When I was young I always ached for adventure. Probably the side-effect of living at the edge of a village. There was a field at the top of my street and a wood to the back. There were always horses frolicking at the fence, hoping the local kids would bring them treats.
I spent most of my spare time in the woods. I’d play with the others in my street. Luckily, the street had been designed for young families, so there was half a dozen of us within a couple of years of each other. We’d make forts and dens together. Climb trees and make swings. There was a small river where we’d try, and always fail, to catch tiddlers and frogs. The most we ever managed was the annual bucket-load of frogspawn. Ideal for when we were served tapioca for school dinners.
One spring, the horses left to be replaced with corn, which meant we could add hay-bale fortresses to our itinerary of mischief. Eventually, the trees grew smaller and the dens abandoned as we discovered sports trophies, girls and alcohol. The spirit of adventure faltered within me.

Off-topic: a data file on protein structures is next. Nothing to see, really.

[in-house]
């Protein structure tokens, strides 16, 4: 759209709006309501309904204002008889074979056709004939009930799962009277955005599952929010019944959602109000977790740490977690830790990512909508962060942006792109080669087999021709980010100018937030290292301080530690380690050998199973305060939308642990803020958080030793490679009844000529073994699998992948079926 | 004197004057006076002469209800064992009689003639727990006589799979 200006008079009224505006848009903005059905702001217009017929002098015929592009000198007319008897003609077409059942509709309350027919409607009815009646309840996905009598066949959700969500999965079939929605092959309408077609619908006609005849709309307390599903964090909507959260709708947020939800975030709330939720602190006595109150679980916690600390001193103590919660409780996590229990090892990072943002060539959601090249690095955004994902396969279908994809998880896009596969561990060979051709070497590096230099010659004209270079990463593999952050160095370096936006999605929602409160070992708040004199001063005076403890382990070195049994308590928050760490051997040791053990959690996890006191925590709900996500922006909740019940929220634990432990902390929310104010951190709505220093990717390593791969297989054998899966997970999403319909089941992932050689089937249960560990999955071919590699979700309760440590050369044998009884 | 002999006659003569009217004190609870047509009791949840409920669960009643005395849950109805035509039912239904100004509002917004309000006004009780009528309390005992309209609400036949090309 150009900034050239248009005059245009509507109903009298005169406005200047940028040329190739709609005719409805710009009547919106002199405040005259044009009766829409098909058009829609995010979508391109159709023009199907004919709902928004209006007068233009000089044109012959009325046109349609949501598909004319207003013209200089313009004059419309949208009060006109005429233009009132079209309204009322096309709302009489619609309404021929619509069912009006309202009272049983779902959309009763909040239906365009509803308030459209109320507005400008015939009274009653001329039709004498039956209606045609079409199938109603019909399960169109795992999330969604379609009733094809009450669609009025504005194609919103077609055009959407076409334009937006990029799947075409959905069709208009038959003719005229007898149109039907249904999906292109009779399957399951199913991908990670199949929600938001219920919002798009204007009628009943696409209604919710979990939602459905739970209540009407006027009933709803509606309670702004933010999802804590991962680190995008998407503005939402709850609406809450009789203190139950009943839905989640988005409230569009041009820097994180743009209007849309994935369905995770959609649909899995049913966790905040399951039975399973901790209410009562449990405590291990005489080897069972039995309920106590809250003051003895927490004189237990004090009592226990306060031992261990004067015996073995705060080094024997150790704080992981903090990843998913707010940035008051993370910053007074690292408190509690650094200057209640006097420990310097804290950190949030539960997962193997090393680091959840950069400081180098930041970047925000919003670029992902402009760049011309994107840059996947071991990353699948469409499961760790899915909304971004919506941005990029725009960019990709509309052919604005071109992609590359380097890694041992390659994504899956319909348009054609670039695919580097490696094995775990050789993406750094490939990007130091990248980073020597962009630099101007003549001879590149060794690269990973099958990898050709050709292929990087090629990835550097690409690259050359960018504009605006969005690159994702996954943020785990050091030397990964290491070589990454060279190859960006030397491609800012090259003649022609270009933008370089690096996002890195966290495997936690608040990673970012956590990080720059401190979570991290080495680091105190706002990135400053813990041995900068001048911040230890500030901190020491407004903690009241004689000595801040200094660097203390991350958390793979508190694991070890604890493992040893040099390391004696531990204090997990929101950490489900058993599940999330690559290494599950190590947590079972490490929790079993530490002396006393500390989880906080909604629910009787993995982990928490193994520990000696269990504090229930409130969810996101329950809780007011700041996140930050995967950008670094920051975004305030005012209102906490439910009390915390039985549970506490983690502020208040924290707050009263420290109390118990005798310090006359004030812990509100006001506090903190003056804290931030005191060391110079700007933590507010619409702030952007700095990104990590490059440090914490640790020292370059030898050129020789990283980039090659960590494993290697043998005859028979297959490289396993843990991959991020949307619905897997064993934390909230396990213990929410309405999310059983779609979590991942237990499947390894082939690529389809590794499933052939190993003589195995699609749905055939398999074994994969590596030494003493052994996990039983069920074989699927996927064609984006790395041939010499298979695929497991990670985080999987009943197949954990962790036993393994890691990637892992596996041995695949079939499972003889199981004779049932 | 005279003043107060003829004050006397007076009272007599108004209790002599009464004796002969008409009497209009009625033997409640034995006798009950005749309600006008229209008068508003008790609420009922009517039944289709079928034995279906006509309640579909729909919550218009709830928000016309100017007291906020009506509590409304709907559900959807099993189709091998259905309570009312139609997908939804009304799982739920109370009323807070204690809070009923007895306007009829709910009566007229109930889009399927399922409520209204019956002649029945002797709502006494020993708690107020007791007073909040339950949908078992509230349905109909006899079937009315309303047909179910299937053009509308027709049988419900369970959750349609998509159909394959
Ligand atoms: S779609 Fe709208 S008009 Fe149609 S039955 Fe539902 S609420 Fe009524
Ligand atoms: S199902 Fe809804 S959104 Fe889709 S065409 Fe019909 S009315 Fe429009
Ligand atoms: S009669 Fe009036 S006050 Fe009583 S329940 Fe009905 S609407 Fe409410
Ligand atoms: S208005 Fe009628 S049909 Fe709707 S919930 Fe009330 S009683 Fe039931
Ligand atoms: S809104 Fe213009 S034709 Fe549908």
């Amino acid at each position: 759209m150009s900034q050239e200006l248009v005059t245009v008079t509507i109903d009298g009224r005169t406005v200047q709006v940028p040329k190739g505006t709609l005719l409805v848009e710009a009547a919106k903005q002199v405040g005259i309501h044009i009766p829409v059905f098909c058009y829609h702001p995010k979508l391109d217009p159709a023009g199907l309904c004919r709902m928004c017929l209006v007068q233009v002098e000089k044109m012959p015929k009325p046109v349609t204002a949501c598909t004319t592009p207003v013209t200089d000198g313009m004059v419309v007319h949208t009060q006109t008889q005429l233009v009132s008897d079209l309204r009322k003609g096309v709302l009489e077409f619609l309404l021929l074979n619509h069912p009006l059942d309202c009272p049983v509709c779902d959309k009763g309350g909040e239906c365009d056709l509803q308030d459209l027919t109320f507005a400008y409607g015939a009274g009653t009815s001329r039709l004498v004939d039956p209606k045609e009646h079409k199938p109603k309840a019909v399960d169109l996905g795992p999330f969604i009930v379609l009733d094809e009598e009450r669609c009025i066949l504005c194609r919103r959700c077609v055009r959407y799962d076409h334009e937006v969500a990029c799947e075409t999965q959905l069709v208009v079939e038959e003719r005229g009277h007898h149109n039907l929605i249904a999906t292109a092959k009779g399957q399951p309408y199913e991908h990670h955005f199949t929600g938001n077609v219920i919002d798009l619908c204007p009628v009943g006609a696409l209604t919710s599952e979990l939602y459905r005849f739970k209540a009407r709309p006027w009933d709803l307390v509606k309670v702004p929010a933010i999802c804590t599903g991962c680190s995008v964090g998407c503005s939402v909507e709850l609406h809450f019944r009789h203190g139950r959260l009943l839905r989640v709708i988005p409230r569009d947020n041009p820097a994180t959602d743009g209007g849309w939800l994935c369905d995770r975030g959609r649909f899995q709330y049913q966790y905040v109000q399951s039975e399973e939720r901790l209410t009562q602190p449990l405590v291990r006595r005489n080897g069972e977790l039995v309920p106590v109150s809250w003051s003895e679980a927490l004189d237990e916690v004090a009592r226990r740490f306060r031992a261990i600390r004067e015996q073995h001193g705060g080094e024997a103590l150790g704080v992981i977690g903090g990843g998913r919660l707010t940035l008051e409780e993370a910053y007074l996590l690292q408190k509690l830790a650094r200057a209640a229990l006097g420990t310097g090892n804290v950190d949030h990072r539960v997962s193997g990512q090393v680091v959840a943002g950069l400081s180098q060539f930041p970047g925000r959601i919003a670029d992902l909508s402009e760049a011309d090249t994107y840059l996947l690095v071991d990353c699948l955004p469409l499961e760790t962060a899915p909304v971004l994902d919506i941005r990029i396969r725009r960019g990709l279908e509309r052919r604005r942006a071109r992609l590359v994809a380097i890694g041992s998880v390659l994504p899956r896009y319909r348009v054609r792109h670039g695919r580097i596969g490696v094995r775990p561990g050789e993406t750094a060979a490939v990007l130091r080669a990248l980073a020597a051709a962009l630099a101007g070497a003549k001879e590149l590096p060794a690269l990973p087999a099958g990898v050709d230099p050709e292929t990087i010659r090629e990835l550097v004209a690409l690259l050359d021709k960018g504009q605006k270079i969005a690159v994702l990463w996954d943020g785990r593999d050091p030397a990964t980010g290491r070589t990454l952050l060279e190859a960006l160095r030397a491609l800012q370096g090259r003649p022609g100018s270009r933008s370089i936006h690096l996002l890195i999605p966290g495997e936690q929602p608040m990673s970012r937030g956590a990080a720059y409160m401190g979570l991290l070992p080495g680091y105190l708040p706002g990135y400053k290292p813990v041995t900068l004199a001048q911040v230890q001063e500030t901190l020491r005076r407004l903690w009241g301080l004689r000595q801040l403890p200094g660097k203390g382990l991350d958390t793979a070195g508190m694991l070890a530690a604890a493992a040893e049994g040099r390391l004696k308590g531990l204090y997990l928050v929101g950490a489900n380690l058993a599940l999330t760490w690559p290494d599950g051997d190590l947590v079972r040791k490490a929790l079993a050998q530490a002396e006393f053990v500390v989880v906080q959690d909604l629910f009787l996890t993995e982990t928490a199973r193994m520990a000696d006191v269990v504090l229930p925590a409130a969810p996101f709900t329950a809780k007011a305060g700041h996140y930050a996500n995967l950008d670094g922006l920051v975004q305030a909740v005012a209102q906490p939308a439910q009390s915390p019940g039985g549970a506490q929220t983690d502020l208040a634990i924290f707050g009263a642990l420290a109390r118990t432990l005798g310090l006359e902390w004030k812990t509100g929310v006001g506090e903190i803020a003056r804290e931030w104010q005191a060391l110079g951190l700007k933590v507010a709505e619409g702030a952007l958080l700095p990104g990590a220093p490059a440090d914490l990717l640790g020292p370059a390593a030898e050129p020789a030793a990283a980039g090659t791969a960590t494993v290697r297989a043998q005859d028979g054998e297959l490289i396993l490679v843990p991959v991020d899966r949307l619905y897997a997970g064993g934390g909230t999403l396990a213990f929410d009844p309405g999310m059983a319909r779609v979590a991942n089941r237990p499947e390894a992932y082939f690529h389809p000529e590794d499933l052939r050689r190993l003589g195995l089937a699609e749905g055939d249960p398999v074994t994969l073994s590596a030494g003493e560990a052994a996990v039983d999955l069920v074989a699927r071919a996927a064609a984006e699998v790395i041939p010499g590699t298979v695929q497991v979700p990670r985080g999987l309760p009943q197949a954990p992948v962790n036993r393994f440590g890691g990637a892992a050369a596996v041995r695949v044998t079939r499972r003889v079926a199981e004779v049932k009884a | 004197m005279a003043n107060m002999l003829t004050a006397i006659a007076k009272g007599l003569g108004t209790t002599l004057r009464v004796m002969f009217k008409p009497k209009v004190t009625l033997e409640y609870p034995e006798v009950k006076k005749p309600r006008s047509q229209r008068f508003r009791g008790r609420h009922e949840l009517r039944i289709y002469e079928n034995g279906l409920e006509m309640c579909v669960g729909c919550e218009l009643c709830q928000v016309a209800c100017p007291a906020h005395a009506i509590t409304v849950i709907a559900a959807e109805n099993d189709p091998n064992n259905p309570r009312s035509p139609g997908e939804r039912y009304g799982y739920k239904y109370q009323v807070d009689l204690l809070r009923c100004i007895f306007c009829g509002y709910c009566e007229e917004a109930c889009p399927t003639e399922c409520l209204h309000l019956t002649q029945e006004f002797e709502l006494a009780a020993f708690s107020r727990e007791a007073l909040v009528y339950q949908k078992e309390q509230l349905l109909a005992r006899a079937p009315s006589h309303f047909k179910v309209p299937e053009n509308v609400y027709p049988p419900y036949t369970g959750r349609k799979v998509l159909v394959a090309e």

O levels were followed by A levels and we all said our goodbyes as the adventure of life continued. Some went to local colleges, others got jobs. Most went to the local uni. I would have gone too, but I didn’t get the grades! So, my adventure took me south to college.
One spring, during my final year, I went back to my village. My folks no-longer lived there. They’d separated the previous year. I’d borrowed my Mam’s car and drove to my old street. Nothing was right. The garages were too small, and the wrong colour. The faces playing football were none I knew. I couldn’t stay.
I drove to the main road, but I couldn’t decide where I wanted to go. I parked and walked to the farmers gate at the bottom of the field that was adjacent to my street. It was approaching twilight. I left the car and stood at the gate, with my chest resting against the top bar.